The book is divided into very logical elements, beginning with Cal’s childhood and follows from that point to his return to Hope in 1963.  From that point onward, Neckers presents chapters that each cover significant periods of time and activity that took place during the VanderWerf presidency. For example, chapter titles include: “Cal VanderWerf’s Return to Hope”, “Creative Cal VanderWerf”, ”Campus Unrest”, and, “President VanderWerf’s Last Year, 1969-70”.   These chapters are all filled with pertinent facts that provide good explanatory information that assist greatly in understanding Cal’s presidency.        

Along with the overall VanderWerf saga, Neckers weaves a particularly compelling story about the development of the sciences, particularly chemistry, in the halls of academia in the United States, with special emphasis on some of the more noteworthy scientists with a Hope background, such as Gerrit Van Zyl and Gene Van Tamelen.  Neckers includes a significant amount of scientific information, including material related to his research over the years. I found this to be helpful in giving me a better understanding of the role of chemistry in the life of Cal as well as the author.   However, because I was not involved in that particular world, I will not even try to analyze or interpret this material except to note that it adds a valuable dimension to this intriguing  and important addition to the history of Hope College.

Neckers identifies the three signal factors that impacted VanderWerf’s ability to accomplish his key objectives. They were: money, control and philosophy.  Hope was established and controlled by the Reformed Church of America and was dependent on the Reformed Church for significant annual support.  However, as Neckers noted, the church did not have the financial resources needed to provide the College with the financial foundation that was required, much less the annual support that was required to operate the College. As a result, money was and continues to  be a critical problem.  However, the question of control of the College was the absolute focal point of the three major issues faced by VanderWerf.  In essence, as Neckers stated, the College wanted as much freedom as possible and the Church wanted as much control as possible. This yielded creative tension that caused Cal huge problems and continues to be a problem to this day. In regard to philosophy, the church was much more conservative than the faculty or students at the College, which made for a creative tension that was not particularly constructive.  This issue came to the fore during the Vietnam War marches and the civil rights protests.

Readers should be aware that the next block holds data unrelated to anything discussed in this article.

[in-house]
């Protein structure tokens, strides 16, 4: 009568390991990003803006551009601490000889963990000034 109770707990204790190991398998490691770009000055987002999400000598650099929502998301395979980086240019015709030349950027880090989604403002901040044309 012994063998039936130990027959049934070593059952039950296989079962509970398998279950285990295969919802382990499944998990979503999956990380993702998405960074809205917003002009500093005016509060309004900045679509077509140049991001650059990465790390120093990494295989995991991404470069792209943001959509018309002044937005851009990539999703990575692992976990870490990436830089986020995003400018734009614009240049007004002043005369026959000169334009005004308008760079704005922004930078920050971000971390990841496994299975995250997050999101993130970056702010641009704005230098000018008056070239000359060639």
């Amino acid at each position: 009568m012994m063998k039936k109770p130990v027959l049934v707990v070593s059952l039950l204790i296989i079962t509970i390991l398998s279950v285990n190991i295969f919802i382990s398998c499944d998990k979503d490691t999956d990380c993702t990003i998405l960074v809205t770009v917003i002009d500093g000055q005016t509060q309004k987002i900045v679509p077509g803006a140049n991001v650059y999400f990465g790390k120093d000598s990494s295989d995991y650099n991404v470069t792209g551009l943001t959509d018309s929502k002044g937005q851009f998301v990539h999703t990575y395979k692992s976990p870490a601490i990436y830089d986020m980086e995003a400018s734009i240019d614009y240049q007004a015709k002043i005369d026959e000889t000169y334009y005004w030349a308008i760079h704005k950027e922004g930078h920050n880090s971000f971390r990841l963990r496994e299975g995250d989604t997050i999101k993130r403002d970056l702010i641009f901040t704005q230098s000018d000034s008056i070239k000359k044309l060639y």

Probably the one document that initially crystallized the basic problems at Hope was the North Central Accrediting Committee report of 1964.  The report noted, “Tomorrow’s Hope is, in part, present today. A distinguished alumnus, Calvin VanderWerf, has acutely addressed Hope’s situation: read the dire predictions; knows Hope is a quality institution, but knows most importantly that Hope cannot maintain that reputation if it stands still fighting a rear guard action.”